- handle in column precipitation;
- offer low power consumption (given the limited power availability on isolated mine sites in Africa, this is another major advantage); and
- produce valuable by-products and/or trace metal recovery.
Fit-for-purpose treatment systems
Multotec offers fit-for-purpose, niche technologies specifically suited to the treatment of divalent and trivalent containing mining waters.
When designing its plants, Multotec considers the overall requirements of the site before building a complete fit-for-purpose solution based on the various effluent feed streams and the desired product water quality. “There is no one-size-fits-all approach when it comes to the design of these plants,” says Ridgard.
If a certain quality of process water is required, then a system which produces the required qualities is specifically engineered, to treat specific elements which could potentially affect the overall process efficiency – such a system could
potentially comprise of a combined HDS (High Density Sludge) and Continuous Counter Current IX system. If environmentally compliant dischargeable water is required, then a simple HDS system is perhaps the ideal solution.
“Even if the end goal is to change mine service water to potable drinking water, we design a high recovery system to meet these needs – this could potentially consist of an HDS, Continuous Counter Current IX and RO system,” explains Ridgard.
Depending on the customer’s ultimate water quality requirements, Continuous Counter Current IX is combined and fully integrated with RO to produce a high-recovery or Zero-Liquid-Discharge (ZLD) solution.
“Remember that RO was designed to remove monovalent ions, while IX is more selective to larger divalent and trivalent ions. Hence, by combining the two technologies and allowing the IX to firstly remove the elements which scale up the RO membranes, you allow the RO plant to do what is was designed to do, which is to remove monovalent salts at significantly higher recoveries. Furthermore, we can potentially provide a ZLD system by recirculating the concentrated sodium brine stream to regenerate the resin in the ion exchange plant.”
In one of the flagship Minimum Liquid Discharge (MLD) systems, Multotec designed and supplied a complete system to a mining operation that is extremely sensitive to water usage and waste production in the desert of the Middle East.
One of the major advantages of utilising ion exchange for the treatment of effluent and/or tailings streams, reasons Ridgard, is that in addition to being environmentally compliant, potentially increasing recoveries and reducing reagent consumption by providing a fit-for-purpose process water, ion exchange offers the possibility of recovering residual trace metals, which would have otherwise been lost to the mine owner.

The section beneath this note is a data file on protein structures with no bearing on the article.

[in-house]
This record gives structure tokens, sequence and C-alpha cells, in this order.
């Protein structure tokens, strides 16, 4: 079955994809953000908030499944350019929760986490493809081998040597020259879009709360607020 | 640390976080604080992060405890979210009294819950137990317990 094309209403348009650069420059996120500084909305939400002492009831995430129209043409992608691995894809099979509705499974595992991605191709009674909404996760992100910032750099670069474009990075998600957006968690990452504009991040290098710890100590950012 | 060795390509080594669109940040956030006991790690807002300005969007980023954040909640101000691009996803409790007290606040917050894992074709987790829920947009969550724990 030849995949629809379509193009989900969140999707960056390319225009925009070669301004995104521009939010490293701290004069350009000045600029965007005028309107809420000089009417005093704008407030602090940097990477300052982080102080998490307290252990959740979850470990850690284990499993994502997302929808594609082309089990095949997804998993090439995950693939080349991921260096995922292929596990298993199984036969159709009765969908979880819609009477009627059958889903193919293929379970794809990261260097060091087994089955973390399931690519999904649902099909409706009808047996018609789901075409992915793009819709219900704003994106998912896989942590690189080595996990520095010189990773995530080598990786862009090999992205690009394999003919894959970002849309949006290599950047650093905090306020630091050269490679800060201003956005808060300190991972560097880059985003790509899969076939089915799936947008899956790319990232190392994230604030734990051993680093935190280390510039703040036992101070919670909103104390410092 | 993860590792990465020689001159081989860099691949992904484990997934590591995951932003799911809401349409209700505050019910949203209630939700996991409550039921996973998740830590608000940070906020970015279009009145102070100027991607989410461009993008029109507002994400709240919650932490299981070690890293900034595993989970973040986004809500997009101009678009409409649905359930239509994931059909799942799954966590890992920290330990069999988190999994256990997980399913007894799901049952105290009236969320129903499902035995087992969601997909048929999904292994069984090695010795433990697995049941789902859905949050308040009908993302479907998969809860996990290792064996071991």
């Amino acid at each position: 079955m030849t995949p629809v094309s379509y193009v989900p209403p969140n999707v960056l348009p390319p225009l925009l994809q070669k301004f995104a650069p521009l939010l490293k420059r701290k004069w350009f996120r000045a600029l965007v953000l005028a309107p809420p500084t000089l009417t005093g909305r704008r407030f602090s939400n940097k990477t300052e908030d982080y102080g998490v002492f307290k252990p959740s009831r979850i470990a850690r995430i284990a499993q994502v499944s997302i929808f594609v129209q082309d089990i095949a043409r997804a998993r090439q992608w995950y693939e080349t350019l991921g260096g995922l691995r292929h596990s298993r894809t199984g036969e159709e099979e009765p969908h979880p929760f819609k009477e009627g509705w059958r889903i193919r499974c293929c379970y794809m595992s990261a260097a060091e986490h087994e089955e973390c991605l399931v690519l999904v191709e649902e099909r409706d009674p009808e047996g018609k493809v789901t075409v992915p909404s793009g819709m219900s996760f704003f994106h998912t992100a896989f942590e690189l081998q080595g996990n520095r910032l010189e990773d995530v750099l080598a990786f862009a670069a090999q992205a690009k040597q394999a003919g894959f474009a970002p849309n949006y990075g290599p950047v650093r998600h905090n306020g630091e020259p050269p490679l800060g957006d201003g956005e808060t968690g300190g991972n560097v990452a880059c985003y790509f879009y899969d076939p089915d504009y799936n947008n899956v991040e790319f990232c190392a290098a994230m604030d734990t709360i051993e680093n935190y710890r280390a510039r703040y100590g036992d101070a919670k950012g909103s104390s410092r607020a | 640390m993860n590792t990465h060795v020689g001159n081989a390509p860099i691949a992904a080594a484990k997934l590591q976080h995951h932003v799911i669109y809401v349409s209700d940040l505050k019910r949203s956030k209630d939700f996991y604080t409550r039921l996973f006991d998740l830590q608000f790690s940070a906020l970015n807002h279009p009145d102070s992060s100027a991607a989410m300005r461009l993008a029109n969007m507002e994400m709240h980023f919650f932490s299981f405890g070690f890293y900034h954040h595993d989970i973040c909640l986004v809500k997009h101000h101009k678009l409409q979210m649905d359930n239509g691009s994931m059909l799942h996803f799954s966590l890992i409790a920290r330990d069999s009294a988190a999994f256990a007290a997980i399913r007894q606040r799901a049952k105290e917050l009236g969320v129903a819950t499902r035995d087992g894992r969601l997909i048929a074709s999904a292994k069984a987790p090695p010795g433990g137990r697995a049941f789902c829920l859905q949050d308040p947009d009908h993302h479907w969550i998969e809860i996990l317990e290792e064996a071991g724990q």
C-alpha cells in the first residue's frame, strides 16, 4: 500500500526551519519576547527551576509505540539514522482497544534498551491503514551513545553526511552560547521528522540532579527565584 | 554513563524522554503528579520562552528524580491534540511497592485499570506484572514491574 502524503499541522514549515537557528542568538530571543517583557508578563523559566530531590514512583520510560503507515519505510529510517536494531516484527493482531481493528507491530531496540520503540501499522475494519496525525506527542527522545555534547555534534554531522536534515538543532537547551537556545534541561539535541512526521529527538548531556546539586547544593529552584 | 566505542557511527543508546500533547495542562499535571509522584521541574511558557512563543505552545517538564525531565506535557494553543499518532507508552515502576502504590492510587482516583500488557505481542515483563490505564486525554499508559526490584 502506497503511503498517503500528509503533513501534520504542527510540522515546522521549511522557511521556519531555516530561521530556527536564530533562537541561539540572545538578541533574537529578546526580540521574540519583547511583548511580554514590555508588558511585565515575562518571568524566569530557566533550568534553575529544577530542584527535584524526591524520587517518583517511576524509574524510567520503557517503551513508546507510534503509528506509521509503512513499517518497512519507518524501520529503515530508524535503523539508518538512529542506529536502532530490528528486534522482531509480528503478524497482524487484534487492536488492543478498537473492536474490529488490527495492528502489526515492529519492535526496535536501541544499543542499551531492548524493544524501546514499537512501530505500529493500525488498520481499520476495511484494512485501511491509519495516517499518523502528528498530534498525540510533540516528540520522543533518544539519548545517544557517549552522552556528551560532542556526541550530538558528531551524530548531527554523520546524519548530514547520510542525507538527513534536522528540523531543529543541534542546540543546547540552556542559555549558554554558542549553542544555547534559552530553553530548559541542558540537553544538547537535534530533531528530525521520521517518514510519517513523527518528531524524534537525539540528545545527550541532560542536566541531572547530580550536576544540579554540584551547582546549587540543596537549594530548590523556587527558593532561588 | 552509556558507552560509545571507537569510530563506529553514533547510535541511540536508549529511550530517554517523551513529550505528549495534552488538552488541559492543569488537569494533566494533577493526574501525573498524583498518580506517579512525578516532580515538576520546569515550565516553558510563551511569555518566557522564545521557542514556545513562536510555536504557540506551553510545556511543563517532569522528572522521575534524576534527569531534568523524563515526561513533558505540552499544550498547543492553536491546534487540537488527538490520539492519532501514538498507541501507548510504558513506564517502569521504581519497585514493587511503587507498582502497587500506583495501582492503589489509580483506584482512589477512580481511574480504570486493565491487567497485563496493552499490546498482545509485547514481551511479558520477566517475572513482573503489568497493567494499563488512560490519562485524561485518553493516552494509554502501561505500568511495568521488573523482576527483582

“Mining operations spend millions of dollars to liberate and recover their target elements, but despite their best efforts, 100% recovery of these elements is simply not possible and large percentages end up in the tailings dams or is lost to the environment,” says Ridgard.
“What the Clean-IX Continuous Counter Current Ion Exchange technology offers is the opportunity to recover what is lost from the processing plant and potentially provide an economic benefit which significantly offsets the cost of the water treatment plant. Depending on the concentration of the valuable metal and the total flowrate that is being treated, a complete payback within a matter of months could be possible,” concludes Ridgard.
- One of the greatest challenges facing mining operations is the development and management of water resources.
- Water is arguably the second most valuable asset on a mine after the ore body itself.
- Multotec offers fit-for-purpose, niche technologies specifically suited to the treatment of divalent and trivalent containing mining waters.
- Multotec has partnered with Australian based Clean TeQ Water to provide the African mining market with a continuous counter current ion exchange technology.
- Multotec provides the mining industry with a high recovery (>90%) system to provide fit-for-purpose process waters to be utilised within the water balance or discharged safely to the environment.